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An emerging field of educational data mining (EDM) is building on and contributing to a wide variety of disciplines through analysis of data coming from various educational technologies. EDM researchers are addressing questions of cognition, metacognition, motivation, affect, language, social discourse, etc. using data from intelligent tutoring systems, massive open online courses, educational games and simulations, and discussion forums. The data include detailed action and timing logs of student interactions in user interfaces such as graded responses to questions or essays, steps in rich problem solving environments, games or simulations, discussion forum posts, or chat dialogs. They might also include external sensors such as eye tracking, facial expression, body movement, etc.

In this volume in the Essential Knowledge series, Jonathan Haber offers an account of MOOCs that avoids both hype and doomsaying. Instead, he provides an engaging, straightforward explanation of a rare phenomenon: an education innovation that captures the imagination of the public while moving at the speed of an Internet startup. Haber explains the origins of MOOCs, what they consist of, the controversies surrounding them, and their possible future role in education. He proposes a new definition of MOOCs based on the culture of experimentation from which they emerged, and adds a student perspective -- missing in most MOOC discussion. Haber's unique Degree of Freedom experiment, during which he attempted to learn the equivalent of a four-year liberal arts degree in one year using only MOOCs and other forms of free education, informs his discussion. Haber urges us to avoid the fallacy of thinking that because MOOCs cannot solve all educational challenges they are not worth pursuing, and he helps us understand what MOOCs -- despite their limitations -- still offer the world.

MOOCs and Open Education Around the World explores and illuminates unique implementations of MOOCs and open education across regions and nations. The book also focuses on the various opportunities as well as the dilemmas presented in this rapidly evolving age of technology-enabled learning. What are the different delivery formats, interaction possibilities, assessment schemes, and business models? What are the key controversies or issues that must be discussed and addressed? This edited collection explains MOOCs and open education trends and issues in a variety of contexts, shares key research findings, and provides practical suggestions and recommendations for the near future.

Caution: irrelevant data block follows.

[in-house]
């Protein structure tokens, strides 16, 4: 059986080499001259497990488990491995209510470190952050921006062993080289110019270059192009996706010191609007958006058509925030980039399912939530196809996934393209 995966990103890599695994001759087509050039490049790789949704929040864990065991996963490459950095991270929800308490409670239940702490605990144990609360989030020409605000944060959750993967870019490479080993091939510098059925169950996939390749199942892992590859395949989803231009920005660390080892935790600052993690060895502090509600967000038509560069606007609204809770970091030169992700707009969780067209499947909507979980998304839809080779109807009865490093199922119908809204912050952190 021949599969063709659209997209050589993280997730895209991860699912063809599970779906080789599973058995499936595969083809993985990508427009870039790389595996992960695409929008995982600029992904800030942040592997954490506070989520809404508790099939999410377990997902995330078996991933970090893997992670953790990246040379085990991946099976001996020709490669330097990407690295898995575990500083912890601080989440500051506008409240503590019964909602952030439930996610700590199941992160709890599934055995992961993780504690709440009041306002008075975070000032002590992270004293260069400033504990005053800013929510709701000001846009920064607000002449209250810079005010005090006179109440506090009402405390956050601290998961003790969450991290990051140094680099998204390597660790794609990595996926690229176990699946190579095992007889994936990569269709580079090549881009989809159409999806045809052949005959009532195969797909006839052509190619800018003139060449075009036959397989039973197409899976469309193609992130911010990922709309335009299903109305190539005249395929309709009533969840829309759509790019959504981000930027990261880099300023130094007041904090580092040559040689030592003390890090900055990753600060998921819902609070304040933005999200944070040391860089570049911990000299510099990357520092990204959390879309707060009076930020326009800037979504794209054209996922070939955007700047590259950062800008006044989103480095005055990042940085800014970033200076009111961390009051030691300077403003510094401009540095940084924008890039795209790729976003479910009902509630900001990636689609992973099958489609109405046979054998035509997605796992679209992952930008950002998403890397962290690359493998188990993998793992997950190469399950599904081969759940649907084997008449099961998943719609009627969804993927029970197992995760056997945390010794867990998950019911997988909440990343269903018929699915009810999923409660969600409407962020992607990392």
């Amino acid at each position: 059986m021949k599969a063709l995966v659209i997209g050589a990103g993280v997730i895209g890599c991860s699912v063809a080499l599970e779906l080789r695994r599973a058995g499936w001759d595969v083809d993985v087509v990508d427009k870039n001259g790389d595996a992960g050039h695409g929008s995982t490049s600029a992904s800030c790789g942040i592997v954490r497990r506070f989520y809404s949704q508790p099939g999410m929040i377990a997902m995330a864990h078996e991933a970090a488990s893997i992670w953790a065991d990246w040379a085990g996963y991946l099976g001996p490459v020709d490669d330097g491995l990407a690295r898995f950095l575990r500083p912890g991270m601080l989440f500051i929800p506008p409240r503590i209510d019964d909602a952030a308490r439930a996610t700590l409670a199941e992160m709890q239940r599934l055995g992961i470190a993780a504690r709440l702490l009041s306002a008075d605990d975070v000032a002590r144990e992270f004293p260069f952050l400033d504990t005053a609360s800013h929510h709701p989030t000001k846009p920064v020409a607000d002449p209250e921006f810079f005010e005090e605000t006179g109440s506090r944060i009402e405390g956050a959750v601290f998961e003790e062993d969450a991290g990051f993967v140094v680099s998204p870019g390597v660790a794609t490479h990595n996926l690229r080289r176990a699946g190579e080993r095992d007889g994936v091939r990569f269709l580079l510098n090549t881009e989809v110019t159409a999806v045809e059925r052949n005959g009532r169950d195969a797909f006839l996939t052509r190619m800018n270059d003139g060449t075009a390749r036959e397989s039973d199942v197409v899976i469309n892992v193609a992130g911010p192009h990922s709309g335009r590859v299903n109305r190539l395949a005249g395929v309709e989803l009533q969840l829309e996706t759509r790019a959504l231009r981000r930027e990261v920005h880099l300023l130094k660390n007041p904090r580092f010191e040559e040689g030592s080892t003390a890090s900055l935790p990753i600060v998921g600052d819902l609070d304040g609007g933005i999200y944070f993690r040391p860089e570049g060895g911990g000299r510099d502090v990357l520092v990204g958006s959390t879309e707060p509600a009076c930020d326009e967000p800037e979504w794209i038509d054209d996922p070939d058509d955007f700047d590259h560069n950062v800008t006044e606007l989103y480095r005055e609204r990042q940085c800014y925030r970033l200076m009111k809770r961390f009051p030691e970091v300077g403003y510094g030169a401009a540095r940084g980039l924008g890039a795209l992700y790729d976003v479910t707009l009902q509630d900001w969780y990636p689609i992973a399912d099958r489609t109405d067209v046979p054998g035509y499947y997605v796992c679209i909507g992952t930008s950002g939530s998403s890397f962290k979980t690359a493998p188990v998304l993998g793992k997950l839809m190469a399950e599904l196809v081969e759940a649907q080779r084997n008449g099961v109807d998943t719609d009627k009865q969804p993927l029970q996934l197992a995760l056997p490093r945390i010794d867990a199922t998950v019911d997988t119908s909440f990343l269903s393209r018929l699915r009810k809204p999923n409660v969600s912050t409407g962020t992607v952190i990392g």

Editors: Curtis J. Bonk, Mimi M. Lee, Thomas C. Reeves, Thomas H. Reynolds.

Public research universities are under great pressure to increase access, lower costs, and improve instruction, even as they face diminishing financial support from the states they serve. Against this backdrop, Ithaka S+R, with funding from Lumina Foundation, undertook a study of ten institutions in the Public Flagships Network (PFN). Over the course of the 2013/2014 academic year, Ithaka S+R interviewed 214 individuals, ranging from presidents and provosts to key administrative officers and staff, to department chairs and faculty. Members of PFN are keenly aware of the changes taking place in higher education, and they are committed to leading the transformation. To that end, PFN encouraged this study to better understand the current environment. Our findings show that administrators are hoping to harness the power of technology-enhanced education to improve time-to-degree and completion rates, provide relief for space constraints, improve student learning, and fulfill their institution’s outreach mission.

A comprehensive guide to becoming an exceptional online instructor from experienced instructors. Written by eight experts in the field of higher education, topics include managing plagiarism, better time management, improving student engagement online, and ideas on how to improve as an online instructor in order to become an exceptional online instructor.